Just Pick Up the Ball and Play
What do you do when there is nothing left to do? As adults, we are granted much wisdom with the passage of time. Sadly, the answer to this question is absent from this sage knowledge. You see, what now stumps you as an adult was known to you intuitively as a child.
Rekindle the Kid in You
That is right. You play! Deep down you know this to be true. When all work is complete, and all obligations are met, you play. Think back to when you were a kid running aimlessly on the playground. Now, imagine the adult you interrupting this flow with a question to quell some curiosity. “Why do you play, young child?” With equal servings of amazement and bewilderment you would answer:
Because I do.
Because it is fun.
And, just because.
There is no reason to play, and the minute you look for one, it ceases to exist.
One billion. This figure is how many results Google returns to the query, “How do you play?” Explore the offerings, and you will find help on how to play chess, the guitar, Pokemon and the like. But I’m interested in a more thought-provoking question:
How do you play life?
Hold on Michael, you best tread lightly. After all, life is serious and not to be trivialized with sport. As a kid, you undoubtedly heard variants of this message many times, all designed to shake out the silliness and prepare you for the maturity of adulthood.
Hmm, which was more fun — childhood or adulthood? Ouch!
Therefore, what if life was indeed a game meant to be played or a song meant to be danced?
But with whom should I play life? How about the universe? Maybe all we are supposed to do is co-create by manifesting the ideas which come to and through us from the universe.
Just as a receiver catches a ball from the quarterback and goes into the end zone for a touchdown, maybe we are meant to share a dance with the universe before starting anew. But, what stops us from playing? Fear in the form that we have something to lose.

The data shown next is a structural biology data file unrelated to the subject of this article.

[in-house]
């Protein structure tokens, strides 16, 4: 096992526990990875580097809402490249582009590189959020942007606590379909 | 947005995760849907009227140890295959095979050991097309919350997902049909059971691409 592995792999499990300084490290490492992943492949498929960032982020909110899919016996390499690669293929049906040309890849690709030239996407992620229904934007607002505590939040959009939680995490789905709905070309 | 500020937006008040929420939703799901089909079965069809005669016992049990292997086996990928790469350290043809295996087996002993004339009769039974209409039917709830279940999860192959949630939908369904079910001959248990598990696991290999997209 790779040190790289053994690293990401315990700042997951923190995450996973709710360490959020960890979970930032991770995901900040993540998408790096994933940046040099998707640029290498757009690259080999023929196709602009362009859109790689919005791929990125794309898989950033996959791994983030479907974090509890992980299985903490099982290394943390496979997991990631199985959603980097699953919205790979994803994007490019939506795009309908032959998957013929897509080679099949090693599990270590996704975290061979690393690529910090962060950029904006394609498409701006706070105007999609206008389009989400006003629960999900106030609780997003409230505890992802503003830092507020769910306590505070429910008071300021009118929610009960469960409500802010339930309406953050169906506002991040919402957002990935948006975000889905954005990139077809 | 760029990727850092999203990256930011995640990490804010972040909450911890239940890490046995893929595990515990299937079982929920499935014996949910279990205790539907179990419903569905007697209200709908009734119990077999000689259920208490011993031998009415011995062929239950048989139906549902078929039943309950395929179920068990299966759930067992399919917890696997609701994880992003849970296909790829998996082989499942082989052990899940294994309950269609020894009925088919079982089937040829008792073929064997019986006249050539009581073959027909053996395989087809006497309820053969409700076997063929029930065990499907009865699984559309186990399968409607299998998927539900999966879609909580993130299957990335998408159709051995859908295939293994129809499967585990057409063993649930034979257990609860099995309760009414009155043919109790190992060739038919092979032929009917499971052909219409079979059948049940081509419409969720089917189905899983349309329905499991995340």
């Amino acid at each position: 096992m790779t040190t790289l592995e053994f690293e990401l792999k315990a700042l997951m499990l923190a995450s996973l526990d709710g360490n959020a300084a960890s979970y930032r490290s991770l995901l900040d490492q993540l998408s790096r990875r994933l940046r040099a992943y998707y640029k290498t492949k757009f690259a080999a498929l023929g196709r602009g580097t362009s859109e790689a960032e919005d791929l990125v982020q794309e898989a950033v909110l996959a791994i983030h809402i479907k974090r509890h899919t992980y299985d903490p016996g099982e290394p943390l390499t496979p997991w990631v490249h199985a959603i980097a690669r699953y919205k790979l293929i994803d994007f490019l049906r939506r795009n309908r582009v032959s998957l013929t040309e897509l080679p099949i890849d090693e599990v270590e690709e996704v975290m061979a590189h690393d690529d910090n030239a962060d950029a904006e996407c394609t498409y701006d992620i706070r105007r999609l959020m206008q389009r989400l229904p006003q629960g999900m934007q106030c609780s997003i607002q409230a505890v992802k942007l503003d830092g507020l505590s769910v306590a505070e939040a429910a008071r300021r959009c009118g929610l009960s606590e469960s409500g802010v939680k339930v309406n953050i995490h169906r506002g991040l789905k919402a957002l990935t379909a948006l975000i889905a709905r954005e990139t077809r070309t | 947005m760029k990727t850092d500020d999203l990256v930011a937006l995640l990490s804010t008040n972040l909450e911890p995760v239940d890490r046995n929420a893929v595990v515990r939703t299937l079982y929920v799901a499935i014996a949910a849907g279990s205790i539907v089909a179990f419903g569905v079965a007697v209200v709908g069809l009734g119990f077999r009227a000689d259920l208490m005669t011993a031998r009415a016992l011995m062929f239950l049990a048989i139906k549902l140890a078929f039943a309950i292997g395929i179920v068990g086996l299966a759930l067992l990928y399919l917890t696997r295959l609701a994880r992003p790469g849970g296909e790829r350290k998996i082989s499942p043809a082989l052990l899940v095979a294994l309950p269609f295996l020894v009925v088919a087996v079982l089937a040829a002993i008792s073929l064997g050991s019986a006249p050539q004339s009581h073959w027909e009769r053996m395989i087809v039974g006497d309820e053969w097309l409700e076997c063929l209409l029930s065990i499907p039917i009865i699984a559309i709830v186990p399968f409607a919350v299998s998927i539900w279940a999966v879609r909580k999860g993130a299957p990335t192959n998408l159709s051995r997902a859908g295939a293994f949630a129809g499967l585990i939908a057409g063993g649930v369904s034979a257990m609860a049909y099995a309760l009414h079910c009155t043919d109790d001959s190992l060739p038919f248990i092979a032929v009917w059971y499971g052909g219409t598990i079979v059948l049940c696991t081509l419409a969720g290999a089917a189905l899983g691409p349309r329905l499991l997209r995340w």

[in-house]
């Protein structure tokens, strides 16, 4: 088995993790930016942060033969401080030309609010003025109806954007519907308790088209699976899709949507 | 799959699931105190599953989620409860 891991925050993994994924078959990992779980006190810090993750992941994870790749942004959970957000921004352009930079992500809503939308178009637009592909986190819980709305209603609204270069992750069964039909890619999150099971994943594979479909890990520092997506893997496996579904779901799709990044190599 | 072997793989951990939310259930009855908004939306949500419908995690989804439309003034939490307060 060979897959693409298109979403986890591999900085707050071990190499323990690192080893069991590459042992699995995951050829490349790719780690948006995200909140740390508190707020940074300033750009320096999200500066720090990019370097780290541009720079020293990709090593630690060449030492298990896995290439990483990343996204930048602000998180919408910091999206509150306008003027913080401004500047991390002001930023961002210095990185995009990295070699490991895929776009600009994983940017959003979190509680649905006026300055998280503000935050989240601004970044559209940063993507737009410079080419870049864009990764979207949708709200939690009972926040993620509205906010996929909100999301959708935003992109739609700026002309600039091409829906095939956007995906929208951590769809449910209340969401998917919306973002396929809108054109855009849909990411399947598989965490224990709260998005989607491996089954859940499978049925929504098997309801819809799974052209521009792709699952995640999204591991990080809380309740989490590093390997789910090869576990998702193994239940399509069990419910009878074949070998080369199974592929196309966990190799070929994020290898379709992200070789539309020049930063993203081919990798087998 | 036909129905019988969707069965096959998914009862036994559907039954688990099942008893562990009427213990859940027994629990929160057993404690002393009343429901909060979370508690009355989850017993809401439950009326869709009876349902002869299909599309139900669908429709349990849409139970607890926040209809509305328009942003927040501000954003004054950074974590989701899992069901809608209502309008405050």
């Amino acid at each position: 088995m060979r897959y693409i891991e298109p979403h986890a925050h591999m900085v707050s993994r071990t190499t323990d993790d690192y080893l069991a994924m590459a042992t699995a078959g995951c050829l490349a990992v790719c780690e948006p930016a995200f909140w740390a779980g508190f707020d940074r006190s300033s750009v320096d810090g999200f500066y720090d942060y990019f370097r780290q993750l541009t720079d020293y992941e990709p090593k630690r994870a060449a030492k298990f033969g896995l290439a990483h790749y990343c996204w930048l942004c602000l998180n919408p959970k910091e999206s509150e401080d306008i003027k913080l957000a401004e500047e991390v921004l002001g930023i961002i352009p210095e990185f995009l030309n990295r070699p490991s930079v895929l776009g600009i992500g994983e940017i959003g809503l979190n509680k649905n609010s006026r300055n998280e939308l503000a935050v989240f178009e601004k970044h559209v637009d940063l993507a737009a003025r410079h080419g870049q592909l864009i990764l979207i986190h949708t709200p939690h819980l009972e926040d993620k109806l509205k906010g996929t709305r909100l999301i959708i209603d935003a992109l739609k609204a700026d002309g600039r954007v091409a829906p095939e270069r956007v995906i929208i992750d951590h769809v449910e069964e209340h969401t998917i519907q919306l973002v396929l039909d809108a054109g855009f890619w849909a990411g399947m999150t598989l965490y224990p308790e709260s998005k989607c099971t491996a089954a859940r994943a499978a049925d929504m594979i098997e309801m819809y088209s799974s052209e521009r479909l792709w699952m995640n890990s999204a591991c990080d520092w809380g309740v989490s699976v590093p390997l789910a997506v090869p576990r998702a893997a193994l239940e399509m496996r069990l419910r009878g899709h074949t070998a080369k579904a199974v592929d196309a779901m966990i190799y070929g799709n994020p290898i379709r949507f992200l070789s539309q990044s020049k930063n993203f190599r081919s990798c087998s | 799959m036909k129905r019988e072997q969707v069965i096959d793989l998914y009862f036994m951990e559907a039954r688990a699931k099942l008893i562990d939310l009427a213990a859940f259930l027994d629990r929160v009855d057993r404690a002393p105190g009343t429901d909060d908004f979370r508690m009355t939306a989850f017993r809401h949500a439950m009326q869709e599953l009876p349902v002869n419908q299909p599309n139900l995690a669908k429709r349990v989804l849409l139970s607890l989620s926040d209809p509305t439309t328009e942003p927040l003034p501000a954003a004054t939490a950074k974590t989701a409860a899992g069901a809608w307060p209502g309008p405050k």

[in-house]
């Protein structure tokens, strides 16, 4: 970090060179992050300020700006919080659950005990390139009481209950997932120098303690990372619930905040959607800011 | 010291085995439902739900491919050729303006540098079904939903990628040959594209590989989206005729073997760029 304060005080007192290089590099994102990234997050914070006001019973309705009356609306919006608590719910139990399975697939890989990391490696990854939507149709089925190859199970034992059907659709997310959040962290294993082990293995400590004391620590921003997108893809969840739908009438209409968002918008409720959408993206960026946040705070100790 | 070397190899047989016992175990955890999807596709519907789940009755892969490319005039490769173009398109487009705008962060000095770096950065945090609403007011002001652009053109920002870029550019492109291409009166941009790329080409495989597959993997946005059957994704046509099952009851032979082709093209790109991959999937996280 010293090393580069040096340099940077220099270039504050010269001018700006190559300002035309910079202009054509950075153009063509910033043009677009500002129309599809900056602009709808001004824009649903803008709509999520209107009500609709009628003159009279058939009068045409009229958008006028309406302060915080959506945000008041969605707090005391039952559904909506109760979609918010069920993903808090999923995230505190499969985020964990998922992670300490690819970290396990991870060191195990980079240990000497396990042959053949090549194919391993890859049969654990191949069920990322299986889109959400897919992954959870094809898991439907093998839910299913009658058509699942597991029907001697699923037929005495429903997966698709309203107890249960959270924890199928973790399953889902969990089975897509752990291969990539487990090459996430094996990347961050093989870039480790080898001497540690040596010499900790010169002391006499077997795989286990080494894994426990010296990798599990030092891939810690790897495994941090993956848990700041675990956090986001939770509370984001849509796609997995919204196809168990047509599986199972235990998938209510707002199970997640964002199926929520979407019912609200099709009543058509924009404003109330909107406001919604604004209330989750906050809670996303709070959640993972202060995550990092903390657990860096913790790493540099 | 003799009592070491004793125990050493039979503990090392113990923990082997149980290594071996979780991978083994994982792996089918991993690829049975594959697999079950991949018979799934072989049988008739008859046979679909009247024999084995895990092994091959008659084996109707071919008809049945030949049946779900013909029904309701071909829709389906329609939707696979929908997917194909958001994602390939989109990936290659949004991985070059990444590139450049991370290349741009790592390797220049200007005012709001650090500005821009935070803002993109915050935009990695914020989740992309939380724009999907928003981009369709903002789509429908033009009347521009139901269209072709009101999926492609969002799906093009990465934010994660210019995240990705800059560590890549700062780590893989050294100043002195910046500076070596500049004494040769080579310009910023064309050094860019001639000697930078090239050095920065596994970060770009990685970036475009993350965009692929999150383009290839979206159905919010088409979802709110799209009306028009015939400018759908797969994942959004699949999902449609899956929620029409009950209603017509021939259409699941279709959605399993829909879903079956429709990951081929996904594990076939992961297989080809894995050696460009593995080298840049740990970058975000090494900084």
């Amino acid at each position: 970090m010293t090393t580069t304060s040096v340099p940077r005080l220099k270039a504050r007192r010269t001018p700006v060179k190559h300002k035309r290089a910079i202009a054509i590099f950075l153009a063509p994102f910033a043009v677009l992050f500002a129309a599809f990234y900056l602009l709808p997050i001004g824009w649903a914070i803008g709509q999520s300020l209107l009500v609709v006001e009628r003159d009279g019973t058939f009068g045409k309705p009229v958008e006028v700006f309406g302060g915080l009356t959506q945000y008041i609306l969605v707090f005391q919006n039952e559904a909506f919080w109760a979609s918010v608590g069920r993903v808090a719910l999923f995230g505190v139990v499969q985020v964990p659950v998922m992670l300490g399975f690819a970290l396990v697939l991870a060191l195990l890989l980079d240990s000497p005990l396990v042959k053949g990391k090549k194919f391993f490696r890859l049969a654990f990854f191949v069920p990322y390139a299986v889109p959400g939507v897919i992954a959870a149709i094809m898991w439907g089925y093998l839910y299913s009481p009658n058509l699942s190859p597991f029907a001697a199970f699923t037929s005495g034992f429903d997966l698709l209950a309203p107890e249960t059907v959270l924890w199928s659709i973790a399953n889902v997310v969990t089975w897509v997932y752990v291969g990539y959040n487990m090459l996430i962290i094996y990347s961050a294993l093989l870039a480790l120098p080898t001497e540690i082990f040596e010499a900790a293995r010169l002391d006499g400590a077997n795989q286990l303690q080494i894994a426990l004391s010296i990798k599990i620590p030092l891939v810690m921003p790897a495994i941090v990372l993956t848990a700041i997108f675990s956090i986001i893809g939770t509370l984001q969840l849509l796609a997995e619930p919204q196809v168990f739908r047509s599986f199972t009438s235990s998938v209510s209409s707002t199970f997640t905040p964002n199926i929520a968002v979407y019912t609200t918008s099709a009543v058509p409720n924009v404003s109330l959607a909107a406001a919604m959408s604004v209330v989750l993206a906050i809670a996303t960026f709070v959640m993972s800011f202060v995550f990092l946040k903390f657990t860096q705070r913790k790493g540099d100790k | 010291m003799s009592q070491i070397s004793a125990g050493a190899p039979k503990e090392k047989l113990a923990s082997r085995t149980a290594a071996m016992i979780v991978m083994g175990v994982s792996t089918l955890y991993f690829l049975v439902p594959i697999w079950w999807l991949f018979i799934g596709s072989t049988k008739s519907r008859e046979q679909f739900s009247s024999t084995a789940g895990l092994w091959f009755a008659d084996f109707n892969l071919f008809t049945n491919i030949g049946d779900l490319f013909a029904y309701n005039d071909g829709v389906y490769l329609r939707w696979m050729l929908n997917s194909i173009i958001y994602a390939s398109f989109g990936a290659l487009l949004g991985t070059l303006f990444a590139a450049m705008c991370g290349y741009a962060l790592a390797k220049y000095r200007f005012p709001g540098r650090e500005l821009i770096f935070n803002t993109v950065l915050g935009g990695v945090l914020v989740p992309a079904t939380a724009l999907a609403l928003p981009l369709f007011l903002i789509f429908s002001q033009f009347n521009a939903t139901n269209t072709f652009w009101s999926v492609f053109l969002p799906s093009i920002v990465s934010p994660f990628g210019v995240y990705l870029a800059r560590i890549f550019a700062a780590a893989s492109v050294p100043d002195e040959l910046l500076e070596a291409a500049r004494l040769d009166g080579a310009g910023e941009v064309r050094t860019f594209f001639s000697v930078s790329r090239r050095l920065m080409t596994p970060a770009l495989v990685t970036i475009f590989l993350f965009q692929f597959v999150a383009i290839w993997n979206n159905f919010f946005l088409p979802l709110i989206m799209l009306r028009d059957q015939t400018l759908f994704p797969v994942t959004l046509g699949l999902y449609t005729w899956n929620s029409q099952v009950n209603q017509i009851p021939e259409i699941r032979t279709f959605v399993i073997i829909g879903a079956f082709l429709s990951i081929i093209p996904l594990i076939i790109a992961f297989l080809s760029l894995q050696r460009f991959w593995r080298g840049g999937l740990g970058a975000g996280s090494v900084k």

What if we try and fail?
What if we lose everything in the process?
What if everyone laughs at us?
All of our psychological fears trace back to one fear. This primal fear is the fear of death. The fear of one day disappearing into the infinite nothingness. It is this fear that fuels the ego and deepens our suffering with isolation steeped in thoughts of past regrets and future concerns.
Nothing you do will add anything to you, and nothing you do will take anything away from you. — Jim Carey
Is a wave concerned with maintaining its crest? Does it worry about the dissolution that follows? Does it see itself as separate from the ocean? What if it did, and you were riding that wave?
Let this scene play out in your head for a moment. What would this look like to the other waves? Maybe they would be too preoccupied with their own thoughts. So, what is a rolling ocean when all waves cease to move beyond their crest? Answer: a body of water devoid of its dynamic vibrancy or zest.
A wave is not in the ocean
How then is living any different? Are we overthinking our purpose here? The vessel that we identify as “I” tries to deny us our true self. It tries to make us believe that like a wave we are separate from the ocean.
“But a wave is not in the ocean. A wave is the ocean.” The ego unfolded from our higher being which existed before “I” and which will remain long after our physical dissolution. The moment you realize that you are already complete and there is nothing you can do to add or subtract from your higher self is the moment you become free to play.
Go ahead and play.
Just pick up the ball and play.